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DNA-Modified Polymer Pores Allow pH- and Voltage-Gated Control of Channel Flux

Buchsbaum, Steven F., Nguyen, Gael, Howorka, Stefan, Siwy, Zuzanna S.
Journal of the American Chemical Society 2014 v.136 no.28 pp. 9902-9905
DNA, cell membranes, drugs, membrane potential, nanopores, pH, polymers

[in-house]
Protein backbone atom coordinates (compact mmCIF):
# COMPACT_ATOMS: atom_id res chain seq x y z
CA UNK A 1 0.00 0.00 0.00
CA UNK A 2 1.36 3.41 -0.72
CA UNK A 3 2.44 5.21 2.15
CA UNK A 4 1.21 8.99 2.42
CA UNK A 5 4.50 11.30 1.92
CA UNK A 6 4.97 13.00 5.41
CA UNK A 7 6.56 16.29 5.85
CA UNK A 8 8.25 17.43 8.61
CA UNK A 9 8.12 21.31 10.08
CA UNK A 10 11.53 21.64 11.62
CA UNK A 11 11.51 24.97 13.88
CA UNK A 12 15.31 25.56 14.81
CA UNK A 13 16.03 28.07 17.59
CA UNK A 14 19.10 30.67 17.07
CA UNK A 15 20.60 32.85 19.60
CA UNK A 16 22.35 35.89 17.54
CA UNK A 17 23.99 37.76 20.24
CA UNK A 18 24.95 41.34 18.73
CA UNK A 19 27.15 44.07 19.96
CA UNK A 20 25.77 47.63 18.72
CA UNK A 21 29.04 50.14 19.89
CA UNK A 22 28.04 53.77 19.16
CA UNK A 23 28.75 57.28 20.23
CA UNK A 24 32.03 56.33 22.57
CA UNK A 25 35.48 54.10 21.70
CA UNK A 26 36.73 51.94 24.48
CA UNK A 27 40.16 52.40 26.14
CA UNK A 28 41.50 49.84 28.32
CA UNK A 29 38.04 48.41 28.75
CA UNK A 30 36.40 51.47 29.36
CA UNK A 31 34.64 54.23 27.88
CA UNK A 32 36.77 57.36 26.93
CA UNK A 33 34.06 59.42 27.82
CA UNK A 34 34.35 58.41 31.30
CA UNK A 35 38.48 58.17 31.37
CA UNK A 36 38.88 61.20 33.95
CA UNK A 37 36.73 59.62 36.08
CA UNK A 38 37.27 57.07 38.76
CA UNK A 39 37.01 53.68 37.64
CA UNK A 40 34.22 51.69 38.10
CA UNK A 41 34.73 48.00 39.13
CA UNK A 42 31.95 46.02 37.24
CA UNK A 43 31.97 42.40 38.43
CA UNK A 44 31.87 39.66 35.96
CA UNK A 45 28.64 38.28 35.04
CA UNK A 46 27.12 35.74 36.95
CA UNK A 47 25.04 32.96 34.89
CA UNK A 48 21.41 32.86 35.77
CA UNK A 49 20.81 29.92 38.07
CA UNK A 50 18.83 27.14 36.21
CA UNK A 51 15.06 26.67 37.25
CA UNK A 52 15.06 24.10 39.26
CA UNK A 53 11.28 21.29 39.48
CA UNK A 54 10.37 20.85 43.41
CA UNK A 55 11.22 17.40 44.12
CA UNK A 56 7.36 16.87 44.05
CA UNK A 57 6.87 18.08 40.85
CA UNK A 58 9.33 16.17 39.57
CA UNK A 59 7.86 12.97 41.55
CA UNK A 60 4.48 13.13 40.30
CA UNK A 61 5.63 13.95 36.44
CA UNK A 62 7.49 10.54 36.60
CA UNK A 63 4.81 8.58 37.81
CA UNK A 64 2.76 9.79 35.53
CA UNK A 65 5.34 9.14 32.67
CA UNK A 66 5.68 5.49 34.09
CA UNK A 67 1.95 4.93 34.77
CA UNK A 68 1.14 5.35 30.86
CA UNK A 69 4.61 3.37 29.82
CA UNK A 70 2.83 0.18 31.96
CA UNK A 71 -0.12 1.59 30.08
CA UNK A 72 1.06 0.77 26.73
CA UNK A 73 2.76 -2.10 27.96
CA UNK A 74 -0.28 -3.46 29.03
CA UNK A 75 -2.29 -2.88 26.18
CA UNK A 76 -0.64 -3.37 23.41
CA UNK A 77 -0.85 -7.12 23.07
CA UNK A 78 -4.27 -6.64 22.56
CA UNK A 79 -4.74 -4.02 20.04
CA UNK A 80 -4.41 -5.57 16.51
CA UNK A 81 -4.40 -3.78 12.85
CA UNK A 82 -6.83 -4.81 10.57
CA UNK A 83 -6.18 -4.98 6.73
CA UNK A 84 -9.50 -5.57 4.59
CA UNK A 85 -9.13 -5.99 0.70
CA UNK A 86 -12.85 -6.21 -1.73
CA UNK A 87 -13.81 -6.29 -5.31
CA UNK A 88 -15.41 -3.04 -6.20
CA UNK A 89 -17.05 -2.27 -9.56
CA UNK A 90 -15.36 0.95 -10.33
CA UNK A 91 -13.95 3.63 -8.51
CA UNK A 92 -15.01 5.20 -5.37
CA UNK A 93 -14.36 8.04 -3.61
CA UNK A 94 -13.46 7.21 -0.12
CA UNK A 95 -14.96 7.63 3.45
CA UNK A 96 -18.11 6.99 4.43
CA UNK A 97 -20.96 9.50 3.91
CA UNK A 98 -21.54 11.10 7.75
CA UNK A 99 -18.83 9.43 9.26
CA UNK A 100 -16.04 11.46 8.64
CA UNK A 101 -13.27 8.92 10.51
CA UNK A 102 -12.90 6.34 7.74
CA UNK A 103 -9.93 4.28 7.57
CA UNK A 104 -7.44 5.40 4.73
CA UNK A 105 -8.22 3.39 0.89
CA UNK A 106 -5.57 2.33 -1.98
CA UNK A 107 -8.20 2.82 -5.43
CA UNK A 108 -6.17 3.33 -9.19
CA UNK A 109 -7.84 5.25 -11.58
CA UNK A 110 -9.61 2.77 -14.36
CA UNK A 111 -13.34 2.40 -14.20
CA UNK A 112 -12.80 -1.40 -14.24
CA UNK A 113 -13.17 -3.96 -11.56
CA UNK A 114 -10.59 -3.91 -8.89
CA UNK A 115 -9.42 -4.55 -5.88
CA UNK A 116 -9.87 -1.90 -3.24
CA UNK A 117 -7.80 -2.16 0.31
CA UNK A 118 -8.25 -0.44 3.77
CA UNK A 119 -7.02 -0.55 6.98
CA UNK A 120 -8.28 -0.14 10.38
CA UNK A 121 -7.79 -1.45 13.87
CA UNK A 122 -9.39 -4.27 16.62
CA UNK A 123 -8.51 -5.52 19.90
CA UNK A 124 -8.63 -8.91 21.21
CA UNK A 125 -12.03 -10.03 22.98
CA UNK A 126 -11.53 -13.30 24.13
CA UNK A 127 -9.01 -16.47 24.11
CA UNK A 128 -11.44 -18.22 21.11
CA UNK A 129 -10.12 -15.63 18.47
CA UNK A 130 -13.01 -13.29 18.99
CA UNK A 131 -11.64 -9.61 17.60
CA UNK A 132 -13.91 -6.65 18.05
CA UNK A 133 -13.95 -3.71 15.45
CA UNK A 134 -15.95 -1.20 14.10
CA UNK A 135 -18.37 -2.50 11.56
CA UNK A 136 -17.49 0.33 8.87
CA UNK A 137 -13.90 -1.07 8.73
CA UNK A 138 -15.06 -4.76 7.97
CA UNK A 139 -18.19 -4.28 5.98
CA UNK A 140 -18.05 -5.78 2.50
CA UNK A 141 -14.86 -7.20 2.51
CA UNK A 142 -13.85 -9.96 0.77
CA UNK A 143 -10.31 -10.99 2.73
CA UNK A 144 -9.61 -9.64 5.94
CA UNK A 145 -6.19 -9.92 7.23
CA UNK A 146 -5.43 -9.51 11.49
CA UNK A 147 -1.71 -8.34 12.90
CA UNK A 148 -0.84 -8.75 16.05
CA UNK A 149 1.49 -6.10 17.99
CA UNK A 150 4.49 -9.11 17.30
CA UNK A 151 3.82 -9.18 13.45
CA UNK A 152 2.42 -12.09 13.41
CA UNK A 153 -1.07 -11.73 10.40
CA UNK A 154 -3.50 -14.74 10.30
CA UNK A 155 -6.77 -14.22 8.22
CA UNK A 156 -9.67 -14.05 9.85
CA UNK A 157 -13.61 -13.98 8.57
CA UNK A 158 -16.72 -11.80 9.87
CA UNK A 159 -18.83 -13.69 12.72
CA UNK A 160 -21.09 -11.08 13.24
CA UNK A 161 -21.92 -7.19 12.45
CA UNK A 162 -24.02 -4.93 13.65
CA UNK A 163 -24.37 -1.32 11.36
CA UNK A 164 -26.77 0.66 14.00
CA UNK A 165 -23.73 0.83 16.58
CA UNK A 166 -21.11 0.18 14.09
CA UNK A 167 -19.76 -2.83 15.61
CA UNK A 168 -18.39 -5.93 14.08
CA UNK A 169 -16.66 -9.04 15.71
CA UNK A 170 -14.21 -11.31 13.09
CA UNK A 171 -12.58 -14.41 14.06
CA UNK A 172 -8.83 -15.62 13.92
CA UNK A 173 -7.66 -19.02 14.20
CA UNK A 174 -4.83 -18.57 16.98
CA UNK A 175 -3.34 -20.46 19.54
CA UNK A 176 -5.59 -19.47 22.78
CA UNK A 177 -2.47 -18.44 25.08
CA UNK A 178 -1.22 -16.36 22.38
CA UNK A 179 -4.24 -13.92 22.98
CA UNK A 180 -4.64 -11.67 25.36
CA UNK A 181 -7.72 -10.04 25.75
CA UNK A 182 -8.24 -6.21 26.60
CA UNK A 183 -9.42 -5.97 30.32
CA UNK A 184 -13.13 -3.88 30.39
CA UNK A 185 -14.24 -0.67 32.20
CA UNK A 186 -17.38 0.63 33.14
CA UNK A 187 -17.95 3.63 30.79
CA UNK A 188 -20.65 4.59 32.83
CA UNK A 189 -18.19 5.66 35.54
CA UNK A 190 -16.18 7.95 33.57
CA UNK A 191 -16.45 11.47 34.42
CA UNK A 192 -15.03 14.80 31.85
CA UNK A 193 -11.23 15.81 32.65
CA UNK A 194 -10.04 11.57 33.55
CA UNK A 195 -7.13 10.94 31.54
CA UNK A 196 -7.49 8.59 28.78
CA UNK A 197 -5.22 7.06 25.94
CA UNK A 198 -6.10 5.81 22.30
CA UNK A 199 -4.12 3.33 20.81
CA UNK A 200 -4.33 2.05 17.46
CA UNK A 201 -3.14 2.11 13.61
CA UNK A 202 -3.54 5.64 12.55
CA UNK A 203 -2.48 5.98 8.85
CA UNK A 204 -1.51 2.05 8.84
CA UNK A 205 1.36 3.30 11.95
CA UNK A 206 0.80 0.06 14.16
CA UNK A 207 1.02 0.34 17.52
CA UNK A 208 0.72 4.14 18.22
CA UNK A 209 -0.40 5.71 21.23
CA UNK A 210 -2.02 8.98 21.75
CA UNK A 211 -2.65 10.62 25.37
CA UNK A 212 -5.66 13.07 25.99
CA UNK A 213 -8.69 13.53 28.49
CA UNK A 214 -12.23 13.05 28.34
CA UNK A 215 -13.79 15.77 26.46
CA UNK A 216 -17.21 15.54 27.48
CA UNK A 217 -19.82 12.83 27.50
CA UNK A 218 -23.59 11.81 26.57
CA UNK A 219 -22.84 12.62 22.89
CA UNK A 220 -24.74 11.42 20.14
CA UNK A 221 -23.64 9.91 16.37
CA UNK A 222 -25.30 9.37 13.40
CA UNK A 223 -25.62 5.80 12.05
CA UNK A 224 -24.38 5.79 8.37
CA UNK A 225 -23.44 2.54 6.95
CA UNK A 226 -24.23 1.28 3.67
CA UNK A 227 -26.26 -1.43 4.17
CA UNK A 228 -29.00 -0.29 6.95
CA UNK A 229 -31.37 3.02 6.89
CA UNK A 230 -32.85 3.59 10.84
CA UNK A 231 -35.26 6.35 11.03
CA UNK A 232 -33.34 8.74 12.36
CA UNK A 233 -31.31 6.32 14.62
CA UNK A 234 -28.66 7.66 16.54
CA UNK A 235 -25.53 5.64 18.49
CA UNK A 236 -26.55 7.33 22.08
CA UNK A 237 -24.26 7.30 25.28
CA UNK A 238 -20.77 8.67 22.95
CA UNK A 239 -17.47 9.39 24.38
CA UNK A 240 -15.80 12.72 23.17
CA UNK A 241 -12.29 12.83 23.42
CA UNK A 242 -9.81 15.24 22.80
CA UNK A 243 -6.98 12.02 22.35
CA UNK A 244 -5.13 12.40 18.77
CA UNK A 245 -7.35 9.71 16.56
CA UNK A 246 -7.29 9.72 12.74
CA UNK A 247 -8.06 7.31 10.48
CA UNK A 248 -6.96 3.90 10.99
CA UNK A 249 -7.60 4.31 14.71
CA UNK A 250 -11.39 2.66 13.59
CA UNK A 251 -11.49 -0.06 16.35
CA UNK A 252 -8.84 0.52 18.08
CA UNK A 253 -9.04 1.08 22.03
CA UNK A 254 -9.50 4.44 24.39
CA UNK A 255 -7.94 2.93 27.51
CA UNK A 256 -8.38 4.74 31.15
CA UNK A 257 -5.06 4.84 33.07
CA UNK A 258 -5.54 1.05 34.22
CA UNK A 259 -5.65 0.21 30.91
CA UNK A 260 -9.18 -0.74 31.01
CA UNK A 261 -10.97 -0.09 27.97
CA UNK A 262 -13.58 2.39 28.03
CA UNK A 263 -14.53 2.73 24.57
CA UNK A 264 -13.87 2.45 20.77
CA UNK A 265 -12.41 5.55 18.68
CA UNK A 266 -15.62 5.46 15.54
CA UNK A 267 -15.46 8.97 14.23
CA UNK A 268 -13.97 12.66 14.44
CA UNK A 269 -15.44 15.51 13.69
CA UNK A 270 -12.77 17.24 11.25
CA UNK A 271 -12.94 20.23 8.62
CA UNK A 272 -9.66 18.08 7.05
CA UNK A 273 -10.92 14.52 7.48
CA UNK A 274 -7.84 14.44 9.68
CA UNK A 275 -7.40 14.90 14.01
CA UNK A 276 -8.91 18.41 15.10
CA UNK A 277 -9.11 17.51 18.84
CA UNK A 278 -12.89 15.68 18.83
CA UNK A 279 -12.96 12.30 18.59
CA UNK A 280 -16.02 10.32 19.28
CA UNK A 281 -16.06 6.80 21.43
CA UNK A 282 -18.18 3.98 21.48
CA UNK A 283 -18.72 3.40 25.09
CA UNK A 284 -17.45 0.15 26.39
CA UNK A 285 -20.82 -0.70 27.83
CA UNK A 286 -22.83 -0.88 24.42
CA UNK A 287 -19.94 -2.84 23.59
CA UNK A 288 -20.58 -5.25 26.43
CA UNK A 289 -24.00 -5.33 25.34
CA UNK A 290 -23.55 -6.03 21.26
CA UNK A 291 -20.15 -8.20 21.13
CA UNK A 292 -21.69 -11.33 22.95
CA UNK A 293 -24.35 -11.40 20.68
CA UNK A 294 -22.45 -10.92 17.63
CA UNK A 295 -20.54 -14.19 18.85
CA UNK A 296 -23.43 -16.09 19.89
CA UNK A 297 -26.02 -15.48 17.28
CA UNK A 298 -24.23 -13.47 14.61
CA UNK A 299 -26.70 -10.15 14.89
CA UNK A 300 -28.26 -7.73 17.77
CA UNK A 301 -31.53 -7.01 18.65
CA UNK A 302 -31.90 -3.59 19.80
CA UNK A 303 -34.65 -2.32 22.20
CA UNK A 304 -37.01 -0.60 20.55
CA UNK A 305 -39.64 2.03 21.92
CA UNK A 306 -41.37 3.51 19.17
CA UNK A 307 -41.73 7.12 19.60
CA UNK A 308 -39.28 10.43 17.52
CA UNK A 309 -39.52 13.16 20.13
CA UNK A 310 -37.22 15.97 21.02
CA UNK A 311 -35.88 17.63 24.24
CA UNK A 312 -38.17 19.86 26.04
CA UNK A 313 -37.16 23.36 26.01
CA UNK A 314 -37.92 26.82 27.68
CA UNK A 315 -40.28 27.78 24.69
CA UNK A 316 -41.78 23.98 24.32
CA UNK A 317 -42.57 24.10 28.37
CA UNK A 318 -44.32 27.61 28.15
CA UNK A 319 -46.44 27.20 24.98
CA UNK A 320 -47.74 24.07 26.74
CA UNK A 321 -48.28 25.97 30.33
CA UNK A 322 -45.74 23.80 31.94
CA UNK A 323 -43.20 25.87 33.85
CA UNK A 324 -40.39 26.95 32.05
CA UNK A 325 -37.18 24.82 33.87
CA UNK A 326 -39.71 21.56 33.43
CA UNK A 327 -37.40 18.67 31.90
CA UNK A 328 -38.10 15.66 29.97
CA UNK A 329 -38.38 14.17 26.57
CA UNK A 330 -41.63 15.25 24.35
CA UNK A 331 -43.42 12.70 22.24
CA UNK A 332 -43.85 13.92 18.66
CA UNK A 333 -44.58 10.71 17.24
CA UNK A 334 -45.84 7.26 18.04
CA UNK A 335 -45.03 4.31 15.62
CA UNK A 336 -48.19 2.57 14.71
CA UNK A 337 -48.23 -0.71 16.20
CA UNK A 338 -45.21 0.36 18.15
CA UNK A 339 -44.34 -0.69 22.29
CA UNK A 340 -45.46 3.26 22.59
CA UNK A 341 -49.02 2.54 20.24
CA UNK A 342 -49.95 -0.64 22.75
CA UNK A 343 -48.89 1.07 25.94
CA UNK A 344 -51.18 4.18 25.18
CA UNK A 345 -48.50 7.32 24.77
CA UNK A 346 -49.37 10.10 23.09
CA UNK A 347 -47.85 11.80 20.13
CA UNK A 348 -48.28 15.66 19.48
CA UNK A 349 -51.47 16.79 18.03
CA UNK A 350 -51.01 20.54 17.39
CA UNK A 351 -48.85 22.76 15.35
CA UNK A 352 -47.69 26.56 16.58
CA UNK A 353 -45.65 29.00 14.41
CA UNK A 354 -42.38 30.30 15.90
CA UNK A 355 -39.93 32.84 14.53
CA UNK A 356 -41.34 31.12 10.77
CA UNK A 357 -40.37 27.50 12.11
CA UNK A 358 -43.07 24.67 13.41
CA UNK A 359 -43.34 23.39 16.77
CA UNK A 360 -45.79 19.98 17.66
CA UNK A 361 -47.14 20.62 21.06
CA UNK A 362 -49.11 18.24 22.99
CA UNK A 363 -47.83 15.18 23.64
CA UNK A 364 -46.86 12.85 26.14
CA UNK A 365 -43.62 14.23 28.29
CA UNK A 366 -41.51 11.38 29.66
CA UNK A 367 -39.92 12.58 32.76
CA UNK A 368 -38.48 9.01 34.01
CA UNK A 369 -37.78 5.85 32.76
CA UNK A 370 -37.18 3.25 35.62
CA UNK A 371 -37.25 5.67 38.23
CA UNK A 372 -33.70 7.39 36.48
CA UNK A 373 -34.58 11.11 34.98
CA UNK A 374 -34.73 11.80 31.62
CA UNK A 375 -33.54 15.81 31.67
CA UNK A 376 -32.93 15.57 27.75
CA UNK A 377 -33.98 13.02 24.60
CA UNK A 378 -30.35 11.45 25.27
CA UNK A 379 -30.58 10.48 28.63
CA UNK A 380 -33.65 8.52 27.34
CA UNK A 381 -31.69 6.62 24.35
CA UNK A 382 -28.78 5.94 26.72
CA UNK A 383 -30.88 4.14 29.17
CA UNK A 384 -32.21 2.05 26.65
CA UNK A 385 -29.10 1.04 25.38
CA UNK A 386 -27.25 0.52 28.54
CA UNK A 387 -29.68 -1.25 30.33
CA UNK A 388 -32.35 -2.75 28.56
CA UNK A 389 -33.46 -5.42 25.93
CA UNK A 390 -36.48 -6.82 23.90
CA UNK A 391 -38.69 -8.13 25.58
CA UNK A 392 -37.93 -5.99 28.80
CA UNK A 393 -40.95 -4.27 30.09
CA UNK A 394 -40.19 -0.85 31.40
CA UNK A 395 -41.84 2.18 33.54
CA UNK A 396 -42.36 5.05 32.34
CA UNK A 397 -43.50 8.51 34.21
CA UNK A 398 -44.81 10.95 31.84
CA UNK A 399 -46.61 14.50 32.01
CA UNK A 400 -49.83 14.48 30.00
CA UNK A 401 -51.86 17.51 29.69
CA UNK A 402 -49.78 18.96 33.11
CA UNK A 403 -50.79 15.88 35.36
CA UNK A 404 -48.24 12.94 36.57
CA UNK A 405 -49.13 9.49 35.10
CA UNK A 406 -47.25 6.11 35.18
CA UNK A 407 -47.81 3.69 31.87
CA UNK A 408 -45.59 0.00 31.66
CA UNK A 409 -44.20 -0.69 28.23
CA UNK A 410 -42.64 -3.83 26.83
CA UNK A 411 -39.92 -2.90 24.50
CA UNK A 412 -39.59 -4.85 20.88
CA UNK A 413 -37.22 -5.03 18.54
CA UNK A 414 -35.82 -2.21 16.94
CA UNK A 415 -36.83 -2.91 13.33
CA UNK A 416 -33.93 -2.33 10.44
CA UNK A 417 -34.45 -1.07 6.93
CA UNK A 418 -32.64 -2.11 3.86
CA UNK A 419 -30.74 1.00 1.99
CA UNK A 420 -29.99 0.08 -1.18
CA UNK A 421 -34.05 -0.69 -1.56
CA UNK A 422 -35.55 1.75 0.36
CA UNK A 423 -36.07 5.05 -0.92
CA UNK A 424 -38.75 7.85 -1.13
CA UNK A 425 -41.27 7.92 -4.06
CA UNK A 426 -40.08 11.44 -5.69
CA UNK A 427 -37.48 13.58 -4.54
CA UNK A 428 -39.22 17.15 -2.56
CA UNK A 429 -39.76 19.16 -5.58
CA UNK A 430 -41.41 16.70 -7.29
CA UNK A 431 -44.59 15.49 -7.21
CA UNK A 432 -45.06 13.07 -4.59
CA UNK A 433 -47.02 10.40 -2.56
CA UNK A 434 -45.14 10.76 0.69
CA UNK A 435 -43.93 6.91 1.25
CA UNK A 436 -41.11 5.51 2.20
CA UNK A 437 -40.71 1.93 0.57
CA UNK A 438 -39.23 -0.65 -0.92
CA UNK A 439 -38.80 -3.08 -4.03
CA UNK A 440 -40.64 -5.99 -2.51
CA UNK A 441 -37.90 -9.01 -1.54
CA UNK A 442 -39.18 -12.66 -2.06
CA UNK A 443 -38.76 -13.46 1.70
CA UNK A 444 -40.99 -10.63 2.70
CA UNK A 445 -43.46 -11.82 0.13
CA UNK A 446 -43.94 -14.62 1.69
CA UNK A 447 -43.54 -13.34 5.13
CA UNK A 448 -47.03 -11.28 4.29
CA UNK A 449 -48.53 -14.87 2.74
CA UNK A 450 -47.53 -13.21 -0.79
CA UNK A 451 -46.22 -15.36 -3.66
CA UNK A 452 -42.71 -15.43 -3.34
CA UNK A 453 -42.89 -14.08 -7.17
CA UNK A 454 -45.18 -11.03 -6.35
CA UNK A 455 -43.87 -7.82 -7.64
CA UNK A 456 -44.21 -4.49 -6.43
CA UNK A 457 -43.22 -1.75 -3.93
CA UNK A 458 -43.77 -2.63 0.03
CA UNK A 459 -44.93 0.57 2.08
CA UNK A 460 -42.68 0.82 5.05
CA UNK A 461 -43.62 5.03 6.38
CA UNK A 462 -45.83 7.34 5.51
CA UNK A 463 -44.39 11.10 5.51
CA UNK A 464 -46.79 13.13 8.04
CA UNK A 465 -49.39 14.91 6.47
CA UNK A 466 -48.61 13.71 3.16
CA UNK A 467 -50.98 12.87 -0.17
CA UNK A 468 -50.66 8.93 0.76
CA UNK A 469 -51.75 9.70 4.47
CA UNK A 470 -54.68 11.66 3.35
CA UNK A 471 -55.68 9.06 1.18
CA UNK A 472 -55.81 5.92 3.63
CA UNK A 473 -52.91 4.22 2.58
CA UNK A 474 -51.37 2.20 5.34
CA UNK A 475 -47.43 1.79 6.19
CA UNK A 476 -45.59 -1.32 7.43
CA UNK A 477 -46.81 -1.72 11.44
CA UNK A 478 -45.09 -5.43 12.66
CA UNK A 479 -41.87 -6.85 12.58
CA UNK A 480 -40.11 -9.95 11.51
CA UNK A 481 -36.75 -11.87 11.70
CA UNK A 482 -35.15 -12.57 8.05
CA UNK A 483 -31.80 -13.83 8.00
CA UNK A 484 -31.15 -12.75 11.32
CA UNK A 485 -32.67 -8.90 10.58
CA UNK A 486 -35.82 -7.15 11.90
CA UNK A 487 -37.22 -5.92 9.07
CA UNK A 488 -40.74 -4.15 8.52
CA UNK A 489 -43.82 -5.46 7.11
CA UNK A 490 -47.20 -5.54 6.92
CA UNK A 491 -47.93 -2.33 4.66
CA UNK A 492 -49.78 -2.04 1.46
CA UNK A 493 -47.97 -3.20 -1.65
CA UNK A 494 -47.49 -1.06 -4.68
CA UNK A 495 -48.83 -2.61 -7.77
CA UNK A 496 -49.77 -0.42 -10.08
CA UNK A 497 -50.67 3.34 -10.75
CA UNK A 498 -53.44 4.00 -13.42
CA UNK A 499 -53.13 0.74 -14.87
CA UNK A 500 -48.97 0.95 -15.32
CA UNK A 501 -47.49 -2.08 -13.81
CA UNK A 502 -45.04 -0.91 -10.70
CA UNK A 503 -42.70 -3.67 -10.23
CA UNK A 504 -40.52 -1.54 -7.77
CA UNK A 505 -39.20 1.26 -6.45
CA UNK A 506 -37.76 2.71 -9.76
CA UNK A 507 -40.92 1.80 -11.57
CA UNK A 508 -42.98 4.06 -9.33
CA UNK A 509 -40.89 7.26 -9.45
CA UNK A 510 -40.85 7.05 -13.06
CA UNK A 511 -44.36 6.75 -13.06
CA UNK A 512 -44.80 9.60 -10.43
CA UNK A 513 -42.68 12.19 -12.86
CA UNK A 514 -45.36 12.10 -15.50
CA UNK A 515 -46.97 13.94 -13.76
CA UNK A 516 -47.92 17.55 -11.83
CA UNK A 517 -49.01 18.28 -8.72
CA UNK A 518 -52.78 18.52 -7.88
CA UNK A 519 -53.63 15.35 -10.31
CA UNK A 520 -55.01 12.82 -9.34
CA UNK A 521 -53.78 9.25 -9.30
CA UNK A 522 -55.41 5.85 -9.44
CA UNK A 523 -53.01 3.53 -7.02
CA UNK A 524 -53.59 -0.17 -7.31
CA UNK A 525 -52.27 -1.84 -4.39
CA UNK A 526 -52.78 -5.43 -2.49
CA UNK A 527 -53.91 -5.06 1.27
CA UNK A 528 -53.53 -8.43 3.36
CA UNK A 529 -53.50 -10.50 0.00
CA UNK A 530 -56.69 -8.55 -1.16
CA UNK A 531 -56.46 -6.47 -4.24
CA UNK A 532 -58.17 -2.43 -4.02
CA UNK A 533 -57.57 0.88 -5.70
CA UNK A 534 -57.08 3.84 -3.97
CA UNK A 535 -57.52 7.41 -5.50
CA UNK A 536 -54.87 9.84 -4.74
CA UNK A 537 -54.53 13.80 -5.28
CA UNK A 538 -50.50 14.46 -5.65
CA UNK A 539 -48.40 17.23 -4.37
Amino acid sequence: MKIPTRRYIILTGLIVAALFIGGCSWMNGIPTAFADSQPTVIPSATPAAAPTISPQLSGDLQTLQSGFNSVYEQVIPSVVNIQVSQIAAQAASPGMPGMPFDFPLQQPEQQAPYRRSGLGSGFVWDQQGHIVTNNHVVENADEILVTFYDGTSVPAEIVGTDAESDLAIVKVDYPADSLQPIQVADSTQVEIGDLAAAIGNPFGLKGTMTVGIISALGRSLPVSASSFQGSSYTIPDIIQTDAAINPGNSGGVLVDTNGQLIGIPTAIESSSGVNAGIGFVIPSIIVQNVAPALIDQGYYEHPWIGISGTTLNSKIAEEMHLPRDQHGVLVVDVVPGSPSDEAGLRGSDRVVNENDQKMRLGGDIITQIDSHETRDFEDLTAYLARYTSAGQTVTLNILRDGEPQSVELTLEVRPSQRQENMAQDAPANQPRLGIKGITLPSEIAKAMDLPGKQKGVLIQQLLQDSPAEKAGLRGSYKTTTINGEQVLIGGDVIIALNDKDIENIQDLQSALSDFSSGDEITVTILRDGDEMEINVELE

Biological channels embedded in cell membranes regulate ionic transport by responding to external stimuli such as pH, voltage, and molecular binding. Mimicking the gating properties of these biological structures would be instrumental in the preparation of smart membranes used in biosensing, drug delivery, and ionic circuit construction. Here we present a new concept for building synthetic nanopores that can simultaneously respond to pH and transmembrane potential changes. DNA oligomers containing protonatable A and C bases are attached at the narrow opening of an asymmetric nanopore. Lowering the pH to 5.5 causes the positively charged DNA molecules to bind to other strands with negative backbones, thereby creating an electrostatic mesh that closes the pore to unprecedentedly high resistances of several tens of gigaohms. At neutral pH values, voltage switching causes the isolated DNA strands to undergo nanomechanical movement, as seen by a reversible current modulation. We provide evidence that the pH-dependent reversible closing mechanism is robust and applicable for nanopores with opening diameters of up to 14 nm. The concept of creating an electrostatic mesh may also be applied to different organic polymers.